Eye For Film >> Movies >> Crash (1996) Film Review
Reviewed by: Jennie Kermode
After all the hype over attempts to ban this film in Britain, it ended up with a far wider mainstream audience than would otherwise have been expected for what is essentially an intellectual art movie of necessarily limited appeal. This is a film from which considerable numbers of people have walked out of cinemas in disgust. Depending on who you talk to, it is frequently reckoned as either the most brilliant or most pathetic thing to hit our screens in years. In fact, it is neither.
The main problem with Crash, and a problem which has been exacerbated by all the fuss about sex, violence and car crashes, is that it is a slow-paced, sometimes deliberately remote piece of art which will leave many viewers cold. This problem is hardly a surprising one, given Cronenberg's frequently clinical directorial style (there are conscious echos of Dead Ringers in the hospital scenes), and author J G Ballard's postmodernist, psychopathological conceptual work. Everything about this film has been precisely put together to create a machine as efficient as those with which it concerns itself, and ultimately as fallible. However, those prepared to sit through the less accessible first half of the film, as tension builds and characters are slowly, cleverly manoevered into blackly comic, tragic roles, will find their reward in the powerful second half wherein events build to extreme and unexpectedly moving conclusions.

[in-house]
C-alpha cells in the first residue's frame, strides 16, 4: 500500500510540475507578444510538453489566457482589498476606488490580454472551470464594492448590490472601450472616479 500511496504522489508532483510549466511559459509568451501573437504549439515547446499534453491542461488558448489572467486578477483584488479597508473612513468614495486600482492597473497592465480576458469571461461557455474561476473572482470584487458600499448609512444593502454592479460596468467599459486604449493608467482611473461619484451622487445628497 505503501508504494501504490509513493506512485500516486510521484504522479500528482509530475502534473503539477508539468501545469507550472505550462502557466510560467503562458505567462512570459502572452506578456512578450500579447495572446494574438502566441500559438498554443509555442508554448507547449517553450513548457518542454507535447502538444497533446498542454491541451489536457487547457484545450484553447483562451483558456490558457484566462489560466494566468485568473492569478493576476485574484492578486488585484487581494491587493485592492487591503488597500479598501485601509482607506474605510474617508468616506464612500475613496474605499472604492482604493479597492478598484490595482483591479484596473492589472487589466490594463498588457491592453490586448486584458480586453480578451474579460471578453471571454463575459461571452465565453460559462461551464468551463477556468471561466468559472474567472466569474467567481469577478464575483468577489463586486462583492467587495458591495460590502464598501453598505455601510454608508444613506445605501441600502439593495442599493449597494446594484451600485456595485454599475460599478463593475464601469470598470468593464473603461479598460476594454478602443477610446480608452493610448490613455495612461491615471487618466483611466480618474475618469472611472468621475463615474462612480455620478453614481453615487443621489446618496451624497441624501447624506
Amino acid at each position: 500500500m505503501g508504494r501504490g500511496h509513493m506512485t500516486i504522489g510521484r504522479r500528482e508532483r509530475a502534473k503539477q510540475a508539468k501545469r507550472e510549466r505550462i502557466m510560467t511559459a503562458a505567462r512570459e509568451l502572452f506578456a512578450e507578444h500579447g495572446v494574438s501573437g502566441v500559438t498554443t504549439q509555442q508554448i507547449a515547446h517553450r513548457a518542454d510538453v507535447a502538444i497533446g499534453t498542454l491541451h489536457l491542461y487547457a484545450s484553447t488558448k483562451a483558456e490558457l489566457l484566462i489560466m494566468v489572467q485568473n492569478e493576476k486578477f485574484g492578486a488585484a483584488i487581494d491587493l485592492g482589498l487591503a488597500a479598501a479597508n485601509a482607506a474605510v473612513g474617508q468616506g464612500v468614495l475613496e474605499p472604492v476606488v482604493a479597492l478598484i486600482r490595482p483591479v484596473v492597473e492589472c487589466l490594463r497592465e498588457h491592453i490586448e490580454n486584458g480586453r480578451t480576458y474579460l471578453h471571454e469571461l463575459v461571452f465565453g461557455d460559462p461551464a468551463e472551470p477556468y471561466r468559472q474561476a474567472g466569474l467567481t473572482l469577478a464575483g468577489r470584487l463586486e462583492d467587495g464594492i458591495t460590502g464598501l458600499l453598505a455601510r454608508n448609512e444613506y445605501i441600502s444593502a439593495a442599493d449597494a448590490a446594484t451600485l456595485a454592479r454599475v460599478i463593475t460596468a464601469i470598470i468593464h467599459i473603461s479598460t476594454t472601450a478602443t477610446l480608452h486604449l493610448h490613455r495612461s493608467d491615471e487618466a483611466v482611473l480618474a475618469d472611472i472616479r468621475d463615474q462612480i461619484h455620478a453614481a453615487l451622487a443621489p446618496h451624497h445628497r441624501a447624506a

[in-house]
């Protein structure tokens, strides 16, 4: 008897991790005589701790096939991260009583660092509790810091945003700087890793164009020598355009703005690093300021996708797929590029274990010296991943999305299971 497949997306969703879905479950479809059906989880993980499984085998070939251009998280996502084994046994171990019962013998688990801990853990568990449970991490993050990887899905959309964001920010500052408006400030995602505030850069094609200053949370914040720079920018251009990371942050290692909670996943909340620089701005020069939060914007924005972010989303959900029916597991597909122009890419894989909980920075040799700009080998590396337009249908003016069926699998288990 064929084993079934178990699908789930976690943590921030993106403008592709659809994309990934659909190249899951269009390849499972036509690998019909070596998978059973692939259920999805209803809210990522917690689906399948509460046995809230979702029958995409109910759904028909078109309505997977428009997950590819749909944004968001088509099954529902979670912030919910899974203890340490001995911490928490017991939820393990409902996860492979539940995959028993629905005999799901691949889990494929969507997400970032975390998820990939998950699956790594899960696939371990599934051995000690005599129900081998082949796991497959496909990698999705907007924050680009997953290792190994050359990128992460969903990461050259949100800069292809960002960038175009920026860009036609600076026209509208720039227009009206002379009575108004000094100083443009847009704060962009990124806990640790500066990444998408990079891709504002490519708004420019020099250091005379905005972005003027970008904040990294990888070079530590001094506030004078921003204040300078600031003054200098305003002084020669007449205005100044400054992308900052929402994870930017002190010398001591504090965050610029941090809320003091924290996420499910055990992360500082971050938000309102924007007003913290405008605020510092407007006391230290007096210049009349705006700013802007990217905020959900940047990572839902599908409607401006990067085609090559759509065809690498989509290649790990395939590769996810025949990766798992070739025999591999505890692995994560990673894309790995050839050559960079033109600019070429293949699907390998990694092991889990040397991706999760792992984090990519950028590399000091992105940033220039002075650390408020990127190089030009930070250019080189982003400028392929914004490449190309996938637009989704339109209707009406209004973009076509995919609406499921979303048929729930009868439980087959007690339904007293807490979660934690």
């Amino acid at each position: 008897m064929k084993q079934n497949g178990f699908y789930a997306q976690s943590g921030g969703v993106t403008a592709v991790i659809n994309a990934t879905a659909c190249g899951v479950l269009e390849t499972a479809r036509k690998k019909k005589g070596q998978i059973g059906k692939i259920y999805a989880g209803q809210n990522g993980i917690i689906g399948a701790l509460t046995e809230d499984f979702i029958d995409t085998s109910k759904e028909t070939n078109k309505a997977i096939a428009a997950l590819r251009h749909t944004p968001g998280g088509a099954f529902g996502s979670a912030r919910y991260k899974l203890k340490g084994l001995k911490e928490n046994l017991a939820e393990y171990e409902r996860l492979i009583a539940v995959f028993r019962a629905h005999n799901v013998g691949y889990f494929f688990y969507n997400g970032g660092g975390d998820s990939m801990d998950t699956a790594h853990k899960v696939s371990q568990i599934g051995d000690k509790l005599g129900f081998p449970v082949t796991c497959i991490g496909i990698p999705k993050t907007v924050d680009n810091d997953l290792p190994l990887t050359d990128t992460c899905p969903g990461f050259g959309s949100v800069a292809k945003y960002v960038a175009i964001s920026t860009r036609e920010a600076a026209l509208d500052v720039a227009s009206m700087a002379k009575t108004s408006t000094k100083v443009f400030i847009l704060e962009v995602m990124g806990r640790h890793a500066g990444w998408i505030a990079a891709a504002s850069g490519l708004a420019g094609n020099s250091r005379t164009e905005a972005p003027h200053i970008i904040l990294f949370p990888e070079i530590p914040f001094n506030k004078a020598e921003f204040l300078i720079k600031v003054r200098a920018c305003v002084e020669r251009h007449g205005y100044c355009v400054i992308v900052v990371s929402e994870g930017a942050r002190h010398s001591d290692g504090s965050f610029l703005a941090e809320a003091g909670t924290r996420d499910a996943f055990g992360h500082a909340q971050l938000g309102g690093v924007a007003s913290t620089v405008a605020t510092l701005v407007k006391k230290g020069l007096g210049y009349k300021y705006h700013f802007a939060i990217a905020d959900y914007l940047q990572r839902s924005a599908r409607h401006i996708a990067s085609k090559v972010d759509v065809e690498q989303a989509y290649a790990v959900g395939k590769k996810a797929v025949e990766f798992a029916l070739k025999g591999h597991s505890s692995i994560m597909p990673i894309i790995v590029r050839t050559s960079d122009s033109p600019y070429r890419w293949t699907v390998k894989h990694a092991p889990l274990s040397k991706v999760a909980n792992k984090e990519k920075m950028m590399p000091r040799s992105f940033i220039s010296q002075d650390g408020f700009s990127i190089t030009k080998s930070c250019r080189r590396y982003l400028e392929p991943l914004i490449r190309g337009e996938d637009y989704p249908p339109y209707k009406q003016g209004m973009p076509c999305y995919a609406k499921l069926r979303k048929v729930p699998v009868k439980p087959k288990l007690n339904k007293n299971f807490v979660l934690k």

Crash tells the story of film director James Ballard (James Spader) and his wife Catherine (Deborah Unger), whose lonely marriage is sparked with new life when he is involved in a car crash and they both find themselves caught up in a world where such crashes are used as a focus for erotic arousal. This theme is actually an old one, and the viewer need not initially share the characters' fetish (or indeed have any interest in cars at all) to be drawn to their reflections on death as a fertilising experience. The tale is shot through with desperation as various crash victims, isolated by their trauma from the rest of the world (which pays scarcely any attention to their behaviour), attempt to reinvent love and meaning in their shattered lives.
This is certainly not a film for the masses, and I would not recommend it to those seeking simply entertainment; but if you want to see something that will really make you think, that will enable you to look at the world in a different way, then give Crash a try. There's an awful lot more traffic out there than there used to be.Reviewed on: 04 Apr 2009